In the Journals

Enhanced allergic rhinitis control needed among urban children with asthma

Recent data suggest that strategies to enhance allergic rhinitis control in urban children with asthma also may improve quality of life measures.

“Asthma and allergic rhinitis are common, comorbid conditions in children,” Robin S. Everhart, PhD, of the department of psychology at Virginia Commonwealth University, and colleagues wrote. “Epidemiologic reports suggest that 60% to 80% of children with asthma experience rhinitis symptoms.”

The researchers studied associations among allergic rhinitis control, asthma control, allergy symptoms, asthma symptoms, and the quality of life (QOL) in allergic rhinitis of 195 black, Latino, and non-Latino white urban caregivers and their children with asthma (aged 7 to 9 years). Using parent and patient assessments of daily asthma and nasal symptoms, researchers found that better allergic rhinitis control was associated with greater levels of QOL (P<.01) and all QOL subscales, including nose and eye symptoms.

In addition, control of allergic rhinitis predicted QOL over and above asthma control (P<.01), researchers wrote.

Additional data indicated that non-Latino white children reported better QOL compared with Latinos and blacks (P<.05).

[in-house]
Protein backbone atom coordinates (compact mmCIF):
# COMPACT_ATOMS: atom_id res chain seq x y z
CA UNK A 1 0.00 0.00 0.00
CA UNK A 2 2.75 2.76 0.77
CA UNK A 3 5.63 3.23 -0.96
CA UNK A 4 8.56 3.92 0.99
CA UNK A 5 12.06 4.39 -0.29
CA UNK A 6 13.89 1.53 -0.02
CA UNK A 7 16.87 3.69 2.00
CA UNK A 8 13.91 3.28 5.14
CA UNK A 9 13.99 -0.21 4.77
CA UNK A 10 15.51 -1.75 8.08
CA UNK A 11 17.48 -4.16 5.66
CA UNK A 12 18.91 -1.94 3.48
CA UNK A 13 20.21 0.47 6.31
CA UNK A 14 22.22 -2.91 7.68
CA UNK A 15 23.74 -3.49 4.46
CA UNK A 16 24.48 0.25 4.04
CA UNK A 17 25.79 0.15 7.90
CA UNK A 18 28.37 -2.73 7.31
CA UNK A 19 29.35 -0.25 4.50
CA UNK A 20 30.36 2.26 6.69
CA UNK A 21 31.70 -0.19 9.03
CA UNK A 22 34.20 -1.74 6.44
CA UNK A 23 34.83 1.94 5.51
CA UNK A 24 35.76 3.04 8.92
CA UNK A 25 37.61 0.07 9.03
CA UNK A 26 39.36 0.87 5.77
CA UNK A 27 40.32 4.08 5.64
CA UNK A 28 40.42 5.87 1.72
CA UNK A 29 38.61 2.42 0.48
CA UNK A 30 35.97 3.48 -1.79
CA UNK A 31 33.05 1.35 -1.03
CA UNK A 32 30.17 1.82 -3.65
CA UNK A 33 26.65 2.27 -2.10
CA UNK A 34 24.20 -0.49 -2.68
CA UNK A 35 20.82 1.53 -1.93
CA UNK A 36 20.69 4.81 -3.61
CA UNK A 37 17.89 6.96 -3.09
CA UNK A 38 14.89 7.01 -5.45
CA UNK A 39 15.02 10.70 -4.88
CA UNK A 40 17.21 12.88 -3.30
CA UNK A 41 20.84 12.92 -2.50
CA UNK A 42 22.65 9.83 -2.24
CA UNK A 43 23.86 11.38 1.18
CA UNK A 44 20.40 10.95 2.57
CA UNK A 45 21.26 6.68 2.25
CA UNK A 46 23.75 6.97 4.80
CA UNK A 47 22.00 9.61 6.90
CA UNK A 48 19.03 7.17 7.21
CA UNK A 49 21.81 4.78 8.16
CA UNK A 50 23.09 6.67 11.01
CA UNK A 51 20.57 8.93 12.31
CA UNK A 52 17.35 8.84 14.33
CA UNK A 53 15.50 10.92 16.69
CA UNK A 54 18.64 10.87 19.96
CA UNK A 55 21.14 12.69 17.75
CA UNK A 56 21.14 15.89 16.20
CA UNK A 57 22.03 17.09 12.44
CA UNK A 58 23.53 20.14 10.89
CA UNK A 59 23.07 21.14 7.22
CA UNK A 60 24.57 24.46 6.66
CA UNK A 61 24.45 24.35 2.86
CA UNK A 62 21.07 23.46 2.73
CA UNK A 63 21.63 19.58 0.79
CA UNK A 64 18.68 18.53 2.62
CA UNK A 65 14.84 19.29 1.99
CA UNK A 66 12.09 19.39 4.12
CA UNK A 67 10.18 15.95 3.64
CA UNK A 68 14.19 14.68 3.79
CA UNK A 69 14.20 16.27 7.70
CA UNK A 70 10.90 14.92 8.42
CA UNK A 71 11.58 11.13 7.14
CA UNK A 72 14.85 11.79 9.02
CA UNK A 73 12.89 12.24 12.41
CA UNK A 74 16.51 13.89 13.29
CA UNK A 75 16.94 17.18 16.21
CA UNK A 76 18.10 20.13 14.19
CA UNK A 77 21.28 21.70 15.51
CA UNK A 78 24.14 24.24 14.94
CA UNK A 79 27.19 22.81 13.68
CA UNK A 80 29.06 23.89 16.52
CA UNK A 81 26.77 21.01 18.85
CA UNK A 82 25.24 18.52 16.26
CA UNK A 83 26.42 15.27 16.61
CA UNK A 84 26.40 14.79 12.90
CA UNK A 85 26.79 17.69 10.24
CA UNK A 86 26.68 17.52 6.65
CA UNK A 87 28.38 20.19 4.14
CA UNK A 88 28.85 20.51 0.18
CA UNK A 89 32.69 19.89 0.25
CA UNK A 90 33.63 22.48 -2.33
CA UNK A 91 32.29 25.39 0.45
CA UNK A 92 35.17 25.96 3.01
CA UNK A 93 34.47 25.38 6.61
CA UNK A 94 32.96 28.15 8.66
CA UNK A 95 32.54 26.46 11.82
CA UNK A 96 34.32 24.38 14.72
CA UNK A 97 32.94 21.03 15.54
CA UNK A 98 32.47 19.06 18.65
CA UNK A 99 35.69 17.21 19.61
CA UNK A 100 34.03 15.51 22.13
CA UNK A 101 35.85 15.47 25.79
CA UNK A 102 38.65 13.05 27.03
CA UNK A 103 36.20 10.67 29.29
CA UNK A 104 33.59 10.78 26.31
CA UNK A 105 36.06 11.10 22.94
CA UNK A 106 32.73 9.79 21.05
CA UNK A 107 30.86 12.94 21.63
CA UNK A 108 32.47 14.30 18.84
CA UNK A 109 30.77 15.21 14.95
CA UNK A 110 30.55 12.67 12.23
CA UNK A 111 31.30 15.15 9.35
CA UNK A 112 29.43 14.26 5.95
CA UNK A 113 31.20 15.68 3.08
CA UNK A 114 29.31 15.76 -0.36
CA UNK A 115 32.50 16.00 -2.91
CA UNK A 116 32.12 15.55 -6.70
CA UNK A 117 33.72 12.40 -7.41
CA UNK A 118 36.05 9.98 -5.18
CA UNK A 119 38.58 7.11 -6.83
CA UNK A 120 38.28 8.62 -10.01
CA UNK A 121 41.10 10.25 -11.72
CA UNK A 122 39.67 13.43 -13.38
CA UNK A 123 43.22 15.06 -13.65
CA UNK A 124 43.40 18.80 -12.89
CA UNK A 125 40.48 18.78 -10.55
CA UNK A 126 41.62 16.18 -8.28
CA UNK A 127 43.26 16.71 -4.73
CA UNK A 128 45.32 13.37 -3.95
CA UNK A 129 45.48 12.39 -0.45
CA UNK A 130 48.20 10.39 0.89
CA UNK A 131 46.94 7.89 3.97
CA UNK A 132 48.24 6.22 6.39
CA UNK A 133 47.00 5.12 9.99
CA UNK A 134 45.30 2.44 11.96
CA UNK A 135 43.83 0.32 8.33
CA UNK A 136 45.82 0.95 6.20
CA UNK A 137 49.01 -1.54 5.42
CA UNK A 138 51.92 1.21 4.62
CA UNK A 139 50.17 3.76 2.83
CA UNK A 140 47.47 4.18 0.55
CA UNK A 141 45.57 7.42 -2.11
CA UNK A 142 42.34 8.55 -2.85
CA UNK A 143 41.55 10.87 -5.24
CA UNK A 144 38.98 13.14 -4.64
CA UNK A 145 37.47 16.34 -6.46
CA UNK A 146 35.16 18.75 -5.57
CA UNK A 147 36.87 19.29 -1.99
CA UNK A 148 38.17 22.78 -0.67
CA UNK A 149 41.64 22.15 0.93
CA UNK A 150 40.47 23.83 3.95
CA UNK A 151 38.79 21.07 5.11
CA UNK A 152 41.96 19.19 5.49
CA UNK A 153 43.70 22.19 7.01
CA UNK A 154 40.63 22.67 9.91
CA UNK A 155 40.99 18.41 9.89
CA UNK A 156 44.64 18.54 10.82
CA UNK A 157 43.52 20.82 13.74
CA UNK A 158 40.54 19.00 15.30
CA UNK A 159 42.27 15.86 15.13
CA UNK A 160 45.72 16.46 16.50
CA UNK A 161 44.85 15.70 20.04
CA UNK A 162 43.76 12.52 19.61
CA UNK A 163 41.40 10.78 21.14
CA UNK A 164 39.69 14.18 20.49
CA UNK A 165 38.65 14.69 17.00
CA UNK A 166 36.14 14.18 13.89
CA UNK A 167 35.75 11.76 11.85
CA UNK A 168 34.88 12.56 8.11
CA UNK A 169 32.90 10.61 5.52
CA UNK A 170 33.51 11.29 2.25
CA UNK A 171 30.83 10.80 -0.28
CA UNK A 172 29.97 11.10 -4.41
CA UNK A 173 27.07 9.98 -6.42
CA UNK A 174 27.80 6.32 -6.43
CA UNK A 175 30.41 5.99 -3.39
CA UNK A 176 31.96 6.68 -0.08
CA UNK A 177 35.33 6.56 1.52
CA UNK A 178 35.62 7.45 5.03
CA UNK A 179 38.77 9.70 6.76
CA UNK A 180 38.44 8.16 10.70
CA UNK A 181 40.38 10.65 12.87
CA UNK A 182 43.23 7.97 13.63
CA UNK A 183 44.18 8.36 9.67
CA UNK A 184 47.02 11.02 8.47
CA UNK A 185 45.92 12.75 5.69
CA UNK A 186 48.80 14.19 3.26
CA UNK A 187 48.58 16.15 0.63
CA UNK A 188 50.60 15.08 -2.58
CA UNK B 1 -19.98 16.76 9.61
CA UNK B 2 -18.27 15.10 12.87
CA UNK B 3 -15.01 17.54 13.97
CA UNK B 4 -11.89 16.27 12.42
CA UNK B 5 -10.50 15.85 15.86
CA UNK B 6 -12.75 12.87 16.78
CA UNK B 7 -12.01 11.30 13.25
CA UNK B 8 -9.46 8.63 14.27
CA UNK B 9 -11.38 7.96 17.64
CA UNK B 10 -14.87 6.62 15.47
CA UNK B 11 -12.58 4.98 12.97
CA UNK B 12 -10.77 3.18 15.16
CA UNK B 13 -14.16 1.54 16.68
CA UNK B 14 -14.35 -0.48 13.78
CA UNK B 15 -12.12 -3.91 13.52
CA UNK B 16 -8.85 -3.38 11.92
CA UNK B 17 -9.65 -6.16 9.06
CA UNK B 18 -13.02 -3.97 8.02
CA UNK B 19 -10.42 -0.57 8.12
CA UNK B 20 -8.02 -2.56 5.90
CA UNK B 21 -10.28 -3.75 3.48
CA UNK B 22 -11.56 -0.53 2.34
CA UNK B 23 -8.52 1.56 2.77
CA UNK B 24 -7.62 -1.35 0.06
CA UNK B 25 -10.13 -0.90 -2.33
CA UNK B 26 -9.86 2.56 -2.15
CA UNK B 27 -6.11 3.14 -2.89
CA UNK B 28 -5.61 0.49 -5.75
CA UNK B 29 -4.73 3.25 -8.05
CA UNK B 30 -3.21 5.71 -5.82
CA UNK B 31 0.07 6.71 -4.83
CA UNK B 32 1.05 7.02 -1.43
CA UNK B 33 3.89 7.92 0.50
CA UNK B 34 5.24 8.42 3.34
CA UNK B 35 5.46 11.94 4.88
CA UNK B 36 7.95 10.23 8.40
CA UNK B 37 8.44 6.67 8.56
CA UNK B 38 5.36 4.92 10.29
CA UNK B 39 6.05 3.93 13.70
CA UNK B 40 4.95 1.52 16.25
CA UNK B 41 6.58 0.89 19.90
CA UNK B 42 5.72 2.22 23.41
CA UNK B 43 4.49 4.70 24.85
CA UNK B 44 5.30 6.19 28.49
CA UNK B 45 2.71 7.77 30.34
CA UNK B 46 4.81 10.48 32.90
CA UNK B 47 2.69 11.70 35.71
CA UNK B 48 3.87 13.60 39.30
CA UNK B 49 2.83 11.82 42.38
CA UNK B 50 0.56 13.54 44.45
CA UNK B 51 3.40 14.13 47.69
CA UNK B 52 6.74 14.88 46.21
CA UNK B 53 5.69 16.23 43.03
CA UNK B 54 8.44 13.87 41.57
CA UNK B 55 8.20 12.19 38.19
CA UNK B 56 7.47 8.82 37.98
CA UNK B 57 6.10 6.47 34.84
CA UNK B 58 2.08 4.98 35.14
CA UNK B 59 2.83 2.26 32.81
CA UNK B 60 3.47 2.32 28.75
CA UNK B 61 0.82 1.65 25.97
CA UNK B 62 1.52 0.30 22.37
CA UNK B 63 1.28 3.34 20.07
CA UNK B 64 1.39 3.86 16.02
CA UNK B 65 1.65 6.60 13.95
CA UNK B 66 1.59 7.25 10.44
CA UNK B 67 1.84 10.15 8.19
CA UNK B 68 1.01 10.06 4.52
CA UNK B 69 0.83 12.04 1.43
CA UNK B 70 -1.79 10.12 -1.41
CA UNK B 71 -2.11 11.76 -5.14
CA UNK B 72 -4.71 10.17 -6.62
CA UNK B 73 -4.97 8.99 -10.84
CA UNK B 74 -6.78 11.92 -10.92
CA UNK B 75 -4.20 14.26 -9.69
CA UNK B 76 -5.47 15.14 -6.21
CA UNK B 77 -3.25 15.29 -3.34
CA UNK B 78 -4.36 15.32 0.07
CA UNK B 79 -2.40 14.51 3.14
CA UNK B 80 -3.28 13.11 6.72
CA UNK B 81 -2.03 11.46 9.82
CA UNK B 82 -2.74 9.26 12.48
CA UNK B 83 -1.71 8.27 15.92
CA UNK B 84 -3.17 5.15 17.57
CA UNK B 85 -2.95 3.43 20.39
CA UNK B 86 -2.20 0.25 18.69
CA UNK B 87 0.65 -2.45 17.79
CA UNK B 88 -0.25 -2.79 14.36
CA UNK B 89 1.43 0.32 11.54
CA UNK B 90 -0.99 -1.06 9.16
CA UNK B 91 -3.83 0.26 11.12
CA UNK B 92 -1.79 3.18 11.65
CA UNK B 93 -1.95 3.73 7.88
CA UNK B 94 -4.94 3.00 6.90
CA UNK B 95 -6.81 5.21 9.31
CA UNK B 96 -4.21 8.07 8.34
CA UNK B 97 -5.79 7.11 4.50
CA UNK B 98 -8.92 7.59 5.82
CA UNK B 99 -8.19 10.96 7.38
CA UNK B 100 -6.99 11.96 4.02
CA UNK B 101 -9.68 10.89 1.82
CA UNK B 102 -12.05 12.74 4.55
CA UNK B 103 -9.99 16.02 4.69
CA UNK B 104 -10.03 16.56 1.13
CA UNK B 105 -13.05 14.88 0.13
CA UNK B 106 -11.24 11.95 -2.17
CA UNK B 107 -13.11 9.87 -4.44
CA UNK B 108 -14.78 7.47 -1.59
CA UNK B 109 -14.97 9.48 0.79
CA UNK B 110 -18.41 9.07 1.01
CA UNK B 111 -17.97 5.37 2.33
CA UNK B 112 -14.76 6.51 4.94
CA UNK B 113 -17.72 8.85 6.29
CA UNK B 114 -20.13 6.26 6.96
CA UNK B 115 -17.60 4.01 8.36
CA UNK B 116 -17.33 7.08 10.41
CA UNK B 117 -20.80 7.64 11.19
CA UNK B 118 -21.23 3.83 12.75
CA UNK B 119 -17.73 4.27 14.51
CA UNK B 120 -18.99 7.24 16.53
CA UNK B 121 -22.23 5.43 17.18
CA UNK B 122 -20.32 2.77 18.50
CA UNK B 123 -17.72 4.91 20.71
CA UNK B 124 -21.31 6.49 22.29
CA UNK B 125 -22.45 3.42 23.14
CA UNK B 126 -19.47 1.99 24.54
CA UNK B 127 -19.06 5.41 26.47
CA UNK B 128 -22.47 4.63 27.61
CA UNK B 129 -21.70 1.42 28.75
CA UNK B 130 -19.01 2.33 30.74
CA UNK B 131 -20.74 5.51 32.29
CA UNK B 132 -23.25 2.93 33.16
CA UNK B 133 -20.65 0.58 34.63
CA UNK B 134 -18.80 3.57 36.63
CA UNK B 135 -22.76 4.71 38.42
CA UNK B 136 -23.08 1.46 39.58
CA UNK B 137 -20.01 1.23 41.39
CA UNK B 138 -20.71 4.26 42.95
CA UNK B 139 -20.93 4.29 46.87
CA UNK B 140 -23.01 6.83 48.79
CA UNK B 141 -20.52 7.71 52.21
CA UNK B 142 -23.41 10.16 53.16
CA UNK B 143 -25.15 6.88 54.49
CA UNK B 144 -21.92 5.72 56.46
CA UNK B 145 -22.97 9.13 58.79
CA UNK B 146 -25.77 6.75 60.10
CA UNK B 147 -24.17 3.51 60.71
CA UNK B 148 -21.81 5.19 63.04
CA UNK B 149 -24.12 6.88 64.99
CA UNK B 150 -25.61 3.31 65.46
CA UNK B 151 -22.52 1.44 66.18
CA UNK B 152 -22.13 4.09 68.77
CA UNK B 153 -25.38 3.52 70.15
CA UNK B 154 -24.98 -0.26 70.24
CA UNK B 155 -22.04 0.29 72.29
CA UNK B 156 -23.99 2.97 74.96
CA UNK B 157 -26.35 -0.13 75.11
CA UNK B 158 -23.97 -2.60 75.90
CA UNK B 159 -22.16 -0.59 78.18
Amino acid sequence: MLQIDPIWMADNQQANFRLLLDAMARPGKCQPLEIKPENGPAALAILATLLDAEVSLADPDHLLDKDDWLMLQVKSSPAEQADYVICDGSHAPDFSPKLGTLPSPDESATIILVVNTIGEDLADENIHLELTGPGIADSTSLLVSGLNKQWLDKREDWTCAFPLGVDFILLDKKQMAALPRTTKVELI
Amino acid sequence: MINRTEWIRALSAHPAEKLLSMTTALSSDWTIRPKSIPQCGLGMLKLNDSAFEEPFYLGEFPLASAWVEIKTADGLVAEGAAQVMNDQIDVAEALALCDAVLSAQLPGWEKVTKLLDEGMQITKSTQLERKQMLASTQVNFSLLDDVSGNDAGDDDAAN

“Clinical implications might include changing or reinforcing recommendations to improve [allergic rhinitis] control (eg, medications, adherence and avoiding allergens) during clinic visits with children and their families,” the researchers concluded.

Disclosure: The researchers report no relevant financial disclosures.

Recent data suggest that strategies to enhance allergic rhinitis control in urban children with asthma also may improve quality of life measures.

“Asthma and allergic rhinitis are common, comorbid conditions in children,” Robin S. Everhart, PhD, of the department of psychology at Virginia Commonwealth University, and colleagues wrote. “Epidemiologic reports suggest that 60% to 80% of children with asthma experience rhinitis symptoms.”

The researchers studied associations among allergic rhinitis control, asthma control, allergy symptoms, asthma symptoms, and the quality of life (QOL) in allergic rhinitis of 195 black, Latino, and non-Latino white urban caregivers and their children with asthma (aged 7 to 9 years). Using parent and patient assessments of daily asthma and nasal symptoms, researchers found that better allergic rhinitis control was associated with greater levels of QOL (P<.01) and all QOL subscales, including nose and eye symptoms.

In addition, control of allergic rhinitis predicted QOL over and above asthma control (P<.01), researchers wrote.

Additional data indicated that non-Latino white children reported better QOL compared with Latinos and blacks (P<.05).

“Clinical implications might include changing or reinforcing recommendations to improve [allergic rhinitis] control (eg, medications, adherence and avoiding allergens) during clinic visits with children and their families,” the researchers concluded.

Disclosure: The researchers report no relevant financial disclosures.